In Soon I Will Be Invincible, Austin Grossman breaks evil mastermind Doctor Impossible and cyborg hero Fatale free from the panel into wry psychological prose, showing that the superhuman condition may not be all it is cracked up to be, replete with mid-life crises and existential quandaries. These pressures are enough to drive even immortal around the bend, at which point they may benefit from a little counseling. In Minister Faust’s From the Notebooks of Dr. Brain, the good doctor Eva Brain-Silverman helps the world’s maladjusted saviors such as X-man, formerly of the League of Angry Blackmen, or the crotchety Flying Squirrel and is disaffected sidekick Chip Monk. (see also Chelsea Cain’s Does This Cape Make Me Look Fat?) Then again, sometimes all a hero who’s hit the skids needs is some help from a lifestyle coach and maybe a publicist. G. Xavier Robillard’s Captain Freedom: A Superhero’s Quest for Truth, Justice, and the Celebrity He So Richly Deserves examines the dilemma of a downtrodden hero who needs to develop his brand, and acquire an arch-nemesis, or hang up his cape forever. Perry Moore’s Hero tells of a young man coming to terms with his newfound powers, and with his sexuality in light of the repressive, don’t ask don’t tell policy of the league of superheroes. Robert Mayer anticipated many of these stories of super-malaise and dysfunction with his 1977 satiric novel Superfolks, the tale of a middle-aged, gone-to-seed caped crusader who pulls himself out of retirement to help save New York.
The young activist heroes at the center of Jim Munroe’s Flyboy Action Figure Comes with Gasmask, a man who can turn into a fly and a woman who can become invisible, use their powers to subvert the status quo in ways sure to delight many readers (including fans of Cory Doctorow’s Little Brother). In It’s Superman!, Tom de Haven offers an early adventure of the Man of Steel, more a perplexed, sulky teenager of steel, in a brashly original and surprisingly convincing version set in depression era New York City. Superman fans may be interested to read Phillip Wylie’s 1930 novel Gladiator, in which the very first superhero, Hugo Danner, rendered invincible and amazingly strong by a serum taken by his pregnant mother, tries to understand what his rare gift means and what other, weaker humans have that he has lost. Wylie’s novel went on to inspire Superman (then re-novelized by George Lowther in 1942), together with more offbeat golden age heroes, such as Stardust, that outsized cosmic flyboy emblazoned on the cover of Fletcher Hanks’ I Shall Destroy All Civilized Planets.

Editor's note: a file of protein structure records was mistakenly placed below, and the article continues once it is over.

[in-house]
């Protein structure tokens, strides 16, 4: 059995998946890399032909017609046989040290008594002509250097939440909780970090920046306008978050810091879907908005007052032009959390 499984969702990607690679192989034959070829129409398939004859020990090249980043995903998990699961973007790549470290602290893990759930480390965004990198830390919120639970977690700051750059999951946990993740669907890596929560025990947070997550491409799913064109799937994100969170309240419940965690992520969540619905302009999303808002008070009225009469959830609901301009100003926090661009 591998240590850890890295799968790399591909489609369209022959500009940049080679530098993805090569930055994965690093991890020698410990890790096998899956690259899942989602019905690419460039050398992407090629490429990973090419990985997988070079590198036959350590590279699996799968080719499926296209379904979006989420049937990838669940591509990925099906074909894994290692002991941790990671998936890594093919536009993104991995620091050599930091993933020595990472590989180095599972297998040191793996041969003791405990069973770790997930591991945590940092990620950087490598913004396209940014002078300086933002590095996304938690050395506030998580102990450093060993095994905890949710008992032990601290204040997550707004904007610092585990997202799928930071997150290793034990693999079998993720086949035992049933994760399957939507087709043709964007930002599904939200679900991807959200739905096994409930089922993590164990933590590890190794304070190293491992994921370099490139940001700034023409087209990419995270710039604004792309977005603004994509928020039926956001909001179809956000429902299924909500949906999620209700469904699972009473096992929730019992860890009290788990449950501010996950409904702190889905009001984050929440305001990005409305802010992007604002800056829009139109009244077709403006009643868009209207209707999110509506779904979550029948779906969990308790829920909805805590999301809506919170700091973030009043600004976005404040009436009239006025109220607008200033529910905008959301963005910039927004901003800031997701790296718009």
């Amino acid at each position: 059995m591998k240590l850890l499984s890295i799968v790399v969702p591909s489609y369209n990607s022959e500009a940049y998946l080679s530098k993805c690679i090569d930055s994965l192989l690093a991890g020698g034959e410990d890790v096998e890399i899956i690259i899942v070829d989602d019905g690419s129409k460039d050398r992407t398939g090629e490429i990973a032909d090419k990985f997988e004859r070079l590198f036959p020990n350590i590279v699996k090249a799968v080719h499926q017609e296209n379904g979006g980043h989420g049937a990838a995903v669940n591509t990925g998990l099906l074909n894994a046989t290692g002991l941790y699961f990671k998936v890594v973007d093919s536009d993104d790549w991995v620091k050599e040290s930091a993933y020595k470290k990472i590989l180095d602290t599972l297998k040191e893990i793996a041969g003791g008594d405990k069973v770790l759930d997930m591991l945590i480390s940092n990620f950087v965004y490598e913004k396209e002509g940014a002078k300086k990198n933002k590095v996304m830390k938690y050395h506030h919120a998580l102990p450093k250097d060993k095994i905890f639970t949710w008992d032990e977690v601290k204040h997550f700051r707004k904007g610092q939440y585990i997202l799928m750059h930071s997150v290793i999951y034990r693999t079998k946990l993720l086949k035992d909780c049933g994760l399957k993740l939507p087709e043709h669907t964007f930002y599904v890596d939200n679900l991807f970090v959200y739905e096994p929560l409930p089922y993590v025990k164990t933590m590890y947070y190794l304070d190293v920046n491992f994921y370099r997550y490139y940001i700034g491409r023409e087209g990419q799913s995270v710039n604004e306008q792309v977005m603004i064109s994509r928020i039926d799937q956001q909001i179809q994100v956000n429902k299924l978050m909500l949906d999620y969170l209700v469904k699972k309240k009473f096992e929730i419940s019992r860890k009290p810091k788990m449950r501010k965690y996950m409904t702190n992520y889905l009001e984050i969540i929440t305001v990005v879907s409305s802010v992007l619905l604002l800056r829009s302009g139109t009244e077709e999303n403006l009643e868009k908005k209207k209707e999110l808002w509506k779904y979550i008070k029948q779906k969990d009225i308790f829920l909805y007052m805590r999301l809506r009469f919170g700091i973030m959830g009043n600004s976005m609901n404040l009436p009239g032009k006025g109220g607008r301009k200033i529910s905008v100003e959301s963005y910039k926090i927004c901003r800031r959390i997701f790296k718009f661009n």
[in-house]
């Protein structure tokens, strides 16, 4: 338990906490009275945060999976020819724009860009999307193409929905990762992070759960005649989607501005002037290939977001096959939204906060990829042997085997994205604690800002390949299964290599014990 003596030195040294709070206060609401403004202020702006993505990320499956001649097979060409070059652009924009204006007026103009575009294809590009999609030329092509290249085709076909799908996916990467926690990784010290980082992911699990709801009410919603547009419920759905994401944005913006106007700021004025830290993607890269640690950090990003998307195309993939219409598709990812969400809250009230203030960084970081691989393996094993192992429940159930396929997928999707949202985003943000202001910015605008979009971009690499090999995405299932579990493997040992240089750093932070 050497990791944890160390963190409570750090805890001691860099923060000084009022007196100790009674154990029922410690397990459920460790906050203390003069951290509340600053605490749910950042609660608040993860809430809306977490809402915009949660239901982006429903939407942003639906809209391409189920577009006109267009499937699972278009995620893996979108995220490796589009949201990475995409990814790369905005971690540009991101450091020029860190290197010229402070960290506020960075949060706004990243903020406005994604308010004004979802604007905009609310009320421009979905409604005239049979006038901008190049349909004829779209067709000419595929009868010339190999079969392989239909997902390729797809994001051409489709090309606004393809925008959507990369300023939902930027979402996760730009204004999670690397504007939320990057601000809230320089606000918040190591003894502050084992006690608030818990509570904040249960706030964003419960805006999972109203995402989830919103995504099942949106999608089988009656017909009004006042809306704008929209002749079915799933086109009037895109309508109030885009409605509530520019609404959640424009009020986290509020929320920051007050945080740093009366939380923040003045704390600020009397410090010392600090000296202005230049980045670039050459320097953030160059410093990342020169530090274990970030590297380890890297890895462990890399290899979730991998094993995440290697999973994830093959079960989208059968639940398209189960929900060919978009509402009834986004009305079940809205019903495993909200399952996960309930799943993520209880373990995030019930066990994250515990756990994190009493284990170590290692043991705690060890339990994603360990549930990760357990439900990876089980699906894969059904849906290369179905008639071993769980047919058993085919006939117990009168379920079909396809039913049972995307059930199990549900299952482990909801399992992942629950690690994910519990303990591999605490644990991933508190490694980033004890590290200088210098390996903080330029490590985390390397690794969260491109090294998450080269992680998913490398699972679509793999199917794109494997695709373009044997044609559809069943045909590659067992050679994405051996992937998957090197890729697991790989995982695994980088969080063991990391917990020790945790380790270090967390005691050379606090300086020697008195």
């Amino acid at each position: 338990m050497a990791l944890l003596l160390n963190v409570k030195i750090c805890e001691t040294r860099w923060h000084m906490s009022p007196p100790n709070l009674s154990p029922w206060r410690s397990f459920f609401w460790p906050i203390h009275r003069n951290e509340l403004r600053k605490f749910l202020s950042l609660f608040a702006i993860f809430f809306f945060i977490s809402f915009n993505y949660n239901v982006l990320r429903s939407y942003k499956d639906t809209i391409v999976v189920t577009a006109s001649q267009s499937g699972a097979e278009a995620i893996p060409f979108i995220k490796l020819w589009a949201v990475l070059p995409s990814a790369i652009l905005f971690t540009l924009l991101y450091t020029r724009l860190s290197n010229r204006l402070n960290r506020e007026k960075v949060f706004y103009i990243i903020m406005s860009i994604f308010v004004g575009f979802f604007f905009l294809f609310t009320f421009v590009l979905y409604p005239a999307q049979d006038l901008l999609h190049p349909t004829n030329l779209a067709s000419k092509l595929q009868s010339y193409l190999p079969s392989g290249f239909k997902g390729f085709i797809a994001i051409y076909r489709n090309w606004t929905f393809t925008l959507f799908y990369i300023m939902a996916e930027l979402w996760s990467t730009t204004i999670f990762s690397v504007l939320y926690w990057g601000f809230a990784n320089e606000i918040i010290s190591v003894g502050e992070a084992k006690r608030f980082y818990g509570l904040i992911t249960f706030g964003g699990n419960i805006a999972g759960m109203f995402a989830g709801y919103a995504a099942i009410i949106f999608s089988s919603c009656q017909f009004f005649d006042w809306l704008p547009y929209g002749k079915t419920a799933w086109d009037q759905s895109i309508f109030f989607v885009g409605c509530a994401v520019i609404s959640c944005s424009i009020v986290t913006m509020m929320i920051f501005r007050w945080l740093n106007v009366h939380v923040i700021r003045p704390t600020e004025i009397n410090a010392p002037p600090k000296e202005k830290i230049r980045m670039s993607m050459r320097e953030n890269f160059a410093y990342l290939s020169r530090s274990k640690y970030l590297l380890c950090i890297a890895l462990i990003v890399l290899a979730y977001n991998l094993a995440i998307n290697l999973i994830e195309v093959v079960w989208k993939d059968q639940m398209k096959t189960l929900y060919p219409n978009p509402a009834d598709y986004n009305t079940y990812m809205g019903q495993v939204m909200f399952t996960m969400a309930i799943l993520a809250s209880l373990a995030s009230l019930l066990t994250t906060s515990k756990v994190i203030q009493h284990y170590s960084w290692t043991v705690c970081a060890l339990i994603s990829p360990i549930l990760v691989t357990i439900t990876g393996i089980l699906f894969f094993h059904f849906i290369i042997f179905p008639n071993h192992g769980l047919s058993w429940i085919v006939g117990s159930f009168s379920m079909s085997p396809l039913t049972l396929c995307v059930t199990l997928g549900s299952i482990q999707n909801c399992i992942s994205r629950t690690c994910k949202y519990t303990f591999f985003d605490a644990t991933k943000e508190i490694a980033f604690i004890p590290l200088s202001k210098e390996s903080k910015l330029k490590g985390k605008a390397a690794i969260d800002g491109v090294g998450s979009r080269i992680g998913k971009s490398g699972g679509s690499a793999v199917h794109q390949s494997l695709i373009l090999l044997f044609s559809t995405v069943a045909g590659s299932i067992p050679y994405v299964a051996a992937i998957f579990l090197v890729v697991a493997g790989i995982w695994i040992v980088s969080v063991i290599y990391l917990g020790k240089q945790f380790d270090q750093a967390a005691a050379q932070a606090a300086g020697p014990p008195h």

Readers who enjoy the darker aspects of contemporary superhero noir will enjoy gritty crime writer Andrew Vachss’ Batman: The Ultimate Evil, in which the legendary dark hero goes up against all-too-real forces more evil than the Penguin or the Joker: the child sex trade, and John Ridley’s Those Who Walk in Darkness, about a world at war with its ‘metanormals.’ Those who prefer something lighter may enjoy Jennifer Estep’s superheroic chick lit series, beginning with Karma Girl. Two recent anthologies are also: Who Can Save Us Now? Brand New Superheroes and their Amazing (Short) Stories, in which you’ll meet such outlandish characters as The Silverfish and Meerkat, and The Darker Mask, Heroes from the Shadows, a decidedly edgy collection featuring many of today’s best crime writers.
Any favorite “dark age” or “new wave” superheroics you’d like to add?